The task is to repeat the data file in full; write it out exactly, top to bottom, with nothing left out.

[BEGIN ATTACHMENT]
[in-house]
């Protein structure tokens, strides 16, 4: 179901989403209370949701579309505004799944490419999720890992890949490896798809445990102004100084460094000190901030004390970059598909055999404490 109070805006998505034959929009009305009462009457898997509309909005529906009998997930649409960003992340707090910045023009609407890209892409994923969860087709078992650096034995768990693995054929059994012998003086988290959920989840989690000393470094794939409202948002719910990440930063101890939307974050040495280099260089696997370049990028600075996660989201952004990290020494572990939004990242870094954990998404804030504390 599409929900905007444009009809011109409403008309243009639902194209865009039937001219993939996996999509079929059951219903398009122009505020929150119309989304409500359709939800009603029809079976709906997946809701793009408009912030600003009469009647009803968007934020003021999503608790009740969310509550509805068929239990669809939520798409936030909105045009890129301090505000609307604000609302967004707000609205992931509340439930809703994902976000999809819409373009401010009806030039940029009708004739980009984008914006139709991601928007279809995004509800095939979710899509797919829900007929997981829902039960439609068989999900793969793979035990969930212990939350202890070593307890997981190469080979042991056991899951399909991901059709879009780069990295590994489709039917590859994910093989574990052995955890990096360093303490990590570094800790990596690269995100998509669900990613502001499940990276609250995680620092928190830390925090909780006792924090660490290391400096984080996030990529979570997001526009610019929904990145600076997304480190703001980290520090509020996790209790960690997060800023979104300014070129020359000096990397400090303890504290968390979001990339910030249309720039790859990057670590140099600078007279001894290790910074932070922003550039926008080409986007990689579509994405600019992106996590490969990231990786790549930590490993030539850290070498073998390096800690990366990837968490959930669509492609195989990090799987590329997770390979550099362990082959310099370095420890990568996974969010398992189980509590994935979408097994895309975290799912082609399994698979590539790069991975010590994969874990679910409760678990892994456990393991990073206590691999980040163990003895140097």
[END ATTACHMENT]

[in-house]
């Protein structure tokens, strides 16, 4: 179901989403209370949701579309505004799944490419999720890992890949490896798809445990102004100084460094000190901030004390970059598909055999404490 109070805006998505034959929009009305009462009457898997509309909005529906009998997930649409960003992340707090910045023009609407890209892409994923969860087709078992650096034995768990693995054929059994012998003086988290959920989840989690000393470094794939409202948002719910990440930063101890939307974050040495280099260089696997370049990028600075996660989201952004990290020494572990939004990242870094954990998404804030504390 599409929900905007444009009809011109409403008309243009639902194209865009039937001219993939996996999509079929059951219903398009122009505020929150119309989304409500359709939800009603029809079976709906997946809701793009408009912030600003009469009647009803968007934020003021999503608790009740969310509550509805068929239990669809939520798409936030909105045009890129301090505000609307604000609302967004707000609205992931509340439930809703994902976000999809819409373009401010009806030039940029009708004739980009984008914006139709991601928007279809995004509800095939979710899509797919829900007929997981829902039960439609068989999900793969793979035990969930212990939350202890070593307890997981190469080979042991056991899951399909991901059709879009780069990295590994489709039917590859994910093989574990052995955890990096360093303490990590570094800790990596690269995100998509669900990613502001499940990276609250995680620092928190830390925090909780006792924090660490290391400096984080996030990529979570997001526009610019929904990145600076997304480190703001980290520090509020996790209790960690997060800023979104300014070129020359000096990397400090303890504290968390979001990339910030249309720039790859990057670590140099600078007279001894290790910074932070922003550039926008080409986007990689579509994405600019992106996590490969990231990786790549930590490993030539850290070498073998390096800690990366990837968490959930669509492609195989990090799987590329997770390979550099362990082959310099370095420890990568996974969010398992189980509590994935979408097994895309975290799912082609399994698979590539790069991975010590994969874990679910409760678990892994456990393991990073206590691999980040163990003895140097």